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How Secure is Your Password
Greg - 11/14/2013 7:29 AM
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Category: Web Site Help
Comments: 24
It is a good idea to have "strong" passwords...ones that can’t easily be broken or cracked. It’s also a great idea to use different passwords on different websites.

Here are two sites that allow you to check the strength of your password. I would not recommend typing in your actual passwords into either of these sites...but some variation of it to get the general idea.

Microsoft’s Password Checker:

How long would it take to crack your password (mine would take 2 billion years):


Stumpy - 6/14/2014 1:36 AM
Be harder to Crack than are worth the effort (and not everything is only 16 bits anymore). For myself, I too used to run penetration test for Uncle Sam...I worked in Information Warfare for the canoe club. We brought five disiplines to battlegroups, with computer network defense being one of them. I simply keep stuff I’m not willing to share off the internet. With that, this elephant died...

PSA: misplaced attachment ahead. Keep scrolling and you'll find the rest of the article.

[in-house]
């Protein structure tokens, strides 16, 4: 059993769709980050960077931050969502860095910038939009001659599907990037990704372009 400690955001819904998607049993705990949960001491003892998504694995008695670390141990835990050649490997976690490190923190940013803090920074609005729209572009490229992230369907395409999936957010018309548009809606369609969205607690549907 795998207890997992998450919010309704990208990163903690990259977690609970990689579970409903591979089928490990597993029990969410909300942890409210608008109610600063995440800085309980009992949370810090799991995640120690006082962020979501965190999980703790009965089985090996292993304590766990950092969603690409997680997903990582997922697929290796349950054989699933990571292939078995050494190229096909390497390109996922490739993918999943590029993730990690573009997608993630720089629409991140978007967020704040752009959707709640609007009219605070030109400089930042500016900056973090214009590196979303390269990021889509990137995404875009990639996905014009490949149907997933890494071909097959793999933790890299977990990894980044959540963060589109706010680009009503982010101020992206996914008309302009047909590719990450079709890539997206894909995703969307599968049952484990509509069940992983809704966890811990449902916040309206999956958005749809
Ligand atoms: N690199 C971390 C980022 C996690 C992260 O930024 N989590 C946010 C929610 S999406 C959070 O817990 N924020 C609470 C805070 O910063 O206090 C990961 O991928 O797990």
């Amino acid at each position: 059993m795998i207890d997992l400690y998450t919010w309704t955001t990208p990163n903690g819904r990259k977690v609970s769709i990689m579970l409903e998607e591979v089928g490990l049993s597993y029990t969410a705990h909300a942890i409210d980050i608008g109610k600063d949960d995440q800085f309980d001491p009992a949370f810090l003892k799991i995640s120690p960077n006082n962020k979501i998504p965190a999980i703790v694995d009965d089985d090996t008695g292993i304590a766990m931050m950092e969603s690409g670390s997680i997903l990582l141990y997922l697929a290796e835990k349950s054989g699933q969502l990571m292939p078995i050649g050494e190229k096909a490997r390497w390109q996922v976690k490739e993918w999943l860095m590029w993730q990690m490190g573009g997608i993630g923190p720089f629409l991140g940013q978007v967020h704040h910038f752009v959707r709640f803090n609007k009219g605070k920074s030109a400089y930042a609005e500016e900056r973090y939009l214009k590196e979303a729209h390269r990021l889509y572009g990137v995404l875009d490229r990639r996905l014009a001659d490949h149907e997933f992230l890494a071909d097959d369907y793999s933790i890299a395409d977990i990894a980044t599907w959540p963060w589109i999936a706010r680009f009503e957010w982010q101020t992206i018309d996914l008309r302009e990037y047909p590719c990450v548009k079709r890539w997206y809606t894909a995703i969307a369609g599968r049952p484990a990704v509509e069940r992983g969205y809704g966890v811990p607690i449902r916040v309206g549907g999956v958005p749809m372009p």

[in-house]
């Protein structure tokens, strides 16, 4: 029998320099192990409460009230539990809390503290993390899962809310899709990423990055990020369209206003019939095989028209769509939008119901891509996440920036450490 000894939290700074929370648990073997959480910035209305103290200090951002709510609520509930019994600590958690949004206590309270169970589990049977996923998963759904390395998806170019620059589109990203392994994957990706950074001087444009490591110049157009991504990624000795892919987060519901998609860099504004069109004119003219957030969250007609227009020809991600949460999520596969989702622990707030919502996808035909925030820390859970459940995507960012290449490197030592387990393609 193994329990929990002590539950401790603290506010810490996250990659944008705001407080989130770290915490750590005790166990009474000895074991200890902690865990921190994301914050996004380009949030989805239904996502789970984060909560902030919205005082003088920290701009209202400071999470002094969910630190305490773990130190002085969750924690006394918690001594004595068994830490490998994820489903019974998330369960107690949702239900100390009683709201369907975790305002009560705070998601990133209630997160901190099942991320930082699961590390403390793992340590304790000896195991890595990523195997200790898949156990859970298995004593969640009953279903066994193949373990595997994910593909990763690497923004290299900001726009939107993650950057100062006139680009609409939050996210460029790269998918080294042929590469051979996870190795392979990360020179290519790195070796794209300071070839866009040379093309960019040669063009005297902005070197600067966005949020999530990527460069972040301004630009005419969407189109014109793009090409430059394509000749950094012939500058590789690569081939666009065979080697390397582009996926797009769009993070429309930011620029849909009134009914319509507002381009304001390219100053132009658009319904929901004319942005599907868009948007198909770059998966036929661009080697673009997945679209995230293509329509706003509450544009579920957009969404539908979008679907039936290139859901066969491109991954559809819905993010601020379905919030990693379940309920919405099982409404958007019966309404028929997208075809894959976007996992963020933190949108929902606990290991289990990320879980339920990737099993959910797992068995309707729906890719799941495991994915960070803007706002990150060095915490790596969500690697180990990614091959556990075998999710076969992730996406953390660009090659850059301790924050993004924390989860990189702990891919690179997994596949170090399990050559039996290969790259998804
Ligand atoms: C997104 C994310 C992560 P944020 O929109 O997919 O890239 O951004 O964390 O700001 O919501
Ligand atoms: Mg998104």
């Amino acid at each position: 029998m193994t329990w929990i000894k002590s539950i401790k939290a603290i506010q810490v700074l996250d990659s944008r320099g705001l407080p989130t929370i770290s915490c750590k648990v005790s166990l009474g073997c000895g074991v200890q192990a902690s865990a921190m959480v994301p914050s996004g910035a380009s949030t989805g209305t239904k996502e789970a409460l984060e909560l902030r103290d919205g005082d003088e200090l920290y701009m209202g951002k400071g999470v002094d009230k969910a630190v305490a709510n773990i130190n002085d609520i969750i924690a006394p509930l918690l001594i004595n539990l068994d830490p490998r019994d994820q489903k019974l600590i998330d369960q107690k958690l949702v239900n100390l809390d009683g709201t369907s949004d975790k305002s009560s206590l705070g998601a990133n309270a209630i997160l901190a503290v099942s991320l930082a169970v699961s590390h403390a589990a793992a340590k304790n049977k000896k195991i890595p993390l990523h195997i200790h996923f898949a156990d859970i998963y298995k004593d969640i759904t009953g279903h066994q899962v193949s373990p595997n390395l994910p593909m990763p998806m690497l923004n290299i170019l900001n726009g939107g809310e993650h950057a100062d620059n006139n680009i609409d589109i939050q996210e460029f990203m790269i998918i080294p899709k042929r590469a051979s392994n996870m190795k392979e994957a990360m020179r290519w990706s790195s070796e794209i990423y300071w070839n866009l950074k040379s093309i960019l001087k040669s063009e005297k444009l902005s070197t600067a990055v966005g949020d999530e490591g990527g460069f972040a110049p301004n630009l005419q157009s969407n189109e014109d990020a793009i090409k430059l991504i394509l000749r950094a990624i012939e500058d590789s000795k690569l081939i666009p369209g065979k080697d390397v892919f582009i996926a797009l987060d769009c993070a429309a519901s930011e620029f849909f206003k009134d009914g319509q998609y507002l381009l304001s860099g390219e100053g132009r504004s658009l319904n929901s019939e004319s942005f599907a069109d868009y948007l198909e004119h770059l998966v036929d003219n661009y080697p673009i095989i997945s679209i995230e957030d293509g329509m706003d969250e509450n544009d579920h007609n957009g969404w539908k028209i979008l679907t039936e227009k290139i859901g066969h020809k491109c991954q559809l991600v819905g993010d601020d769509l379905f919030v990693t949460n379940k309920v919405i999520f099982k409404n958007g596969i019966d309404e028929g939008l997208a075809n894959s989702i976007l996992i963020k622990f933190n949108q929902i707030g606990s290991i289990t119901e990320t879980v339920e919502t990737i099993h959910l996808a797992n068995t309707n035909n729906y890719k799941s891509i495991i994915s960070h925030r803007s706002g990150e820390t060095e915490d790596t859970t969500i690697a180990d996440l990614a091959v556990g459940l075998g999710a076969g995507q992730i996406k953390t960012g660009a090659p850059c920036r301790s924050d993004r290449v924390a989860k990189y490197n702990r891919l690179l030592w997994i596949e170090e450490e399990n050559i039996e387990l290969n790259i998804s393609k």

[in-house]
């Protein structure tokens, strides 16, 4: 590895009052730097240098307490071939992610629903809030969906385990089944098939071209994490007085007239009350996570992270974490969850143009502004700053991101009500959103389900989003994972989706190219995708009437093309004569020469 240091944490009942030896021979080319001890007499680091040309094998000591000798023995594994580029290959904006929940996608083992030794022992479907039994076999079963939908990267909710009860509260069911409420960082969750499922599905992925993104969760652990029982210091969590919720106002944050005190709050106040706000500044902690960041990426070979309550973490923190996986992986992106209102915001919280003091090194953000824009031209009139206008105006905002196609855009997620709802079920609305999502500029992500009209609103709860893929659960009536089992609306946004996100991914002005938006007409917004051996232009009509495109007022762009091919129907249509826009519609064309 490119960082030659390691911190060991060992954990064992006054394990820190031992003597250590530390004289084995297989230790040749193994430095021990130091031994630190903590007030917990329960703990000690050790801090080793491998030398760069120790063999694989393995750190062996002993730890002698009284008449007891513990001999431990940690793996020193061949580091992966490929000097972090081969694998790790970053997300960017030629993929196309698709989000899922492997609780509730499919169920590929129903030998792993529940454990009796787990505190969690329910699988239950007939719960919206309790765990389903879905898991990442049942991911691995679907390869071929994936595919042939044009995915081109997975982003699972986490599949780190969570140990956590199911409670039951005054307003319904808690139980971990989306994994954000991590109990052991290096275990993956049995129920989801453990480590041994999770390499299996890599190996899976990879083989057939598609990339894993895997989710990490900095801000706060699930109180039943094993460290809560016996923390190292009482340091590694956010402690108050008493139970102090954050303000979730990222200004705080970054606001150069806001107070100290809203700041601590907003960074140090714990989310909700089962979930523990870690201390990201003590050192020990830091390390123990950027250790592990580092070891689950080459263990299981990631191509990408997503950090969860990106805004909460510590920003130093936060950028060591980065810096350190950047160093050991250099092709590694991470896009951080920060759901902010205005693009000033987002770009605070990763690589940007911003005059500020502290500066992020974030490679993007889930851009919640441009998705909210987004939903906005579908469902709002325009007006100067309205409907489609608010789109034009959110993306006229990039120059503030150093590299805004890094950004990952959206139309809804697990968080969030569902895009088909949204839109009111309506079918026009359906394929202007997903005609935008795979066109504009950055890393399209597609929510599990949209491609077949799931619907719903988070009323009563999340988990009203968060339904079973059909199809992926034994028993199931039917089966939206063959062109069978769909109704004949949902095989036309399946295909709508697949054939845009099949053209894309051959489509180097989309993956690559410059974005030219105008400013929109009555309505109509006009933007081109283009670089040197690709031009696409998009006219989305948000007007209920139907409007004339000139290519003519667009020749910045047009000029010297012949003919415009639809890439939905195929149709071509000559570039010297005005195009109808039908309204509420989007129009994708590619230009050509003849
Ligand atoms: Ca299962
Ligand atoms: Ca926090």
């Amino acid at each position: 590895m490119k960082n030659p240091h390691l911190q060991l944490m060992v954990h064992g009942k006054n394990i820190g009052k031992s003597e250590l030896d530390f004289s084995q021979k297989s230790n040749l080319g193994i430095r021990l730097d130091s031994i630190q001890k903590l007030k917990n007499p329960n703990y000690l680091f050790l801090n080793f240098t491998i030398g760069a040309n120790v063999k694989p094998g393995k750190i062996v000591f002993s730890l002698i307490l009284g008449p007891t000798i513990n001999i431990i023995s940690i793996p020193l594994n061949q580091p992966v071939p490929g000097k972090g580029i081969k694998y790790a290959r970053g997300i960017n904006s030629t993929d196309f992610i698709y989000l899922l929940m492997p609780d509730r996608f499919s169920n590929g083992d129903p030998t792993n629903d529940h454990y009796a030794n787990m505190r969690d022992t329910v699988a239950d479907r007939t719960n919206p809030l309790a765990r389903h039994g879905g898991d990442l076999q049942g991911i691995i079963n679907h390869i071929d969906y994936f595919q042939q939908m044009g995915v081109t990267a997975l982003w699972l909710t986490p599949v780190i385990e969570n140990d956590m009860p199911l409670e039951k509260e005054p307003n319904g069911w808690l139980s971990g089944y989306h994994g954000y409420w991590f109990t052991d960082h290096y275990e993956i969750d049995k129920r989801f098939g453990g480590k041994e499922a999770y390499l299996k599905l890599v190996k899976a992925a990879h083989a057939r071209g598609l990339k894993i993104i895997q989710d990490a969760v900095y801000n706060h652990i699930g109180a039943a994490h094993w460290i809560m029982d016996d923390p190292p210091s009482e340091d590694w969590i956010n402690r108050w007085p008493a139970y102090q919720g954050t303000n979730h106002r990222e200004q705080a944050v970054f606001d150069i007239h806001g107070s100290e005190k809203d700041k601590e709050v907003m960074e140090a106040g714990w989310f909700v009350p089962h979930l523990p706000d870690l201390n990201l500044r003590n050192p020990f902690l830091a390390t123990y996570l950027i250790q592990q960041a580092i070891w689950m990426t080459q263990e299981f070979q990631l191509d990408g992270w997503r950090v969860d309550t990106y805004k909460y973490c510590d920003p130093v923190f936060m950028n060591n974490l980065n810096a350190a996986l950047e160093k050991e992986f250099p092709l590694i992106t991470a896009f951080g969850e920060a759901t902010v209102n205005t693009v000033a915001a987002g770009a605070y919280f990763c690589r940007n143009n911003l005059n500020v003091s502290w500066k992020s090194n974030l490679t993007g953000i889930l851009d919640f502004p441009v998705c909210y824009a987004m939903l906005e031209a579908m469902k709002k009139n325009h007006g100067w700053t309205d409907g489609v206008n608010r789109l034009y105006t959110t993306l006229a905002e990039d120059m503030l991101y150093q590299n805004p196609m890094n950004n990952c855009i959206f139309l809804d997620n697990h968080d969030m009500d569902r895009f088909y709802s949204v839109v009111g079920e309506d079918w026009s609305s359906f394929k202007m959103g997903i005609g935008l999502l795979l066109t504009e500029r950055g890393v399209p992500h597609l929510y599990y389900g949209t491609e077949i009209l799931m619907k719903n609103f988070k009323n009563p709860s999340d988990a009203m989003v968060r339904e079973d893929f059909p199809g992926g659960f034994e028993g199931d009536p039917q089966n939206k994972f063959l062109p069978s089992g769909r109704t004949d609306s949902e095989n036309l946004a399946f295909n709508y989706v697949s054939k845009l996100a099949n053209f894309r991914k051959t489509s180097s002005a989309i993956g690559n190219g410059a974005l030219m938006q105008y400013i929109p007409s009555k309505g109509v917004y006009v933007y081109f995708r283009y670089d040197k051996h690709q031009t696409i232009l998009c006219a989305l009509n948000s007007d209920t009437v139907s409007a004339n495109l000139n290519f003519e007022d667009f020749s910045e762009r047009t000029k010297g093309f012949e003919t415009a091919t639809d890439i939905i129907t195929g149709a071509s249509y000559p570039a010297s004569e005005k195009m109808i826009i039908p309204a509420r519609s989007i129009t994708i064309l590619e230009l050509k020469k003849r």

havoc - 7/18/2014 8:54 AM
Stumpy, I completely agree with you. There is no such thing as an unbreakable password but some are definitely better than others. One of my team members put together an amazing list that incorporates the dictionaries of numerous languages and mixes them up along with numbers and symbols. The list is so long, though, that even at a 4.3 billion wps rate it would still take about ~300 years to crack all possible combinations after the mutation.
Stumpy - 6/10/2014 11:17 PM
If you want to make a virtually uncrackable password, I’ve got a list of codes that can be created that password cracker programs can’t Crack, courtesy of Uncle Sam’s Canoe Club.
havoc - 6/11/2014 2:08 PM
I’d like to see this list. There is no such thing as an uncrackable password. Some just take a little longer than others. We (my work) have a system that cracks passwords at over 4.3 billion words per second. A decent laptop can do around 600 WPS. We can crack up to 16 character passwords (every possible combination of letters numbers and symbols) in just days.
Stumpy - 6/11/2014 9:29 PM
After dealing with computer network security for Uncle Sam, I can tell you that there’s still a few (letters/symbols/numbers/special characters) still used by Uncle Sam when they REALLY want to keep prying eyes out, and they still remmain uncrackable.
havoc - 6/13/2014 11:20 AM
I was a DA/NA for "Uncle Sam" also. Now am a Penetration Tester ( who does a great deal of work for the Gov’t. In over 10 years I’ve never seen/heard of such a list. Care to share?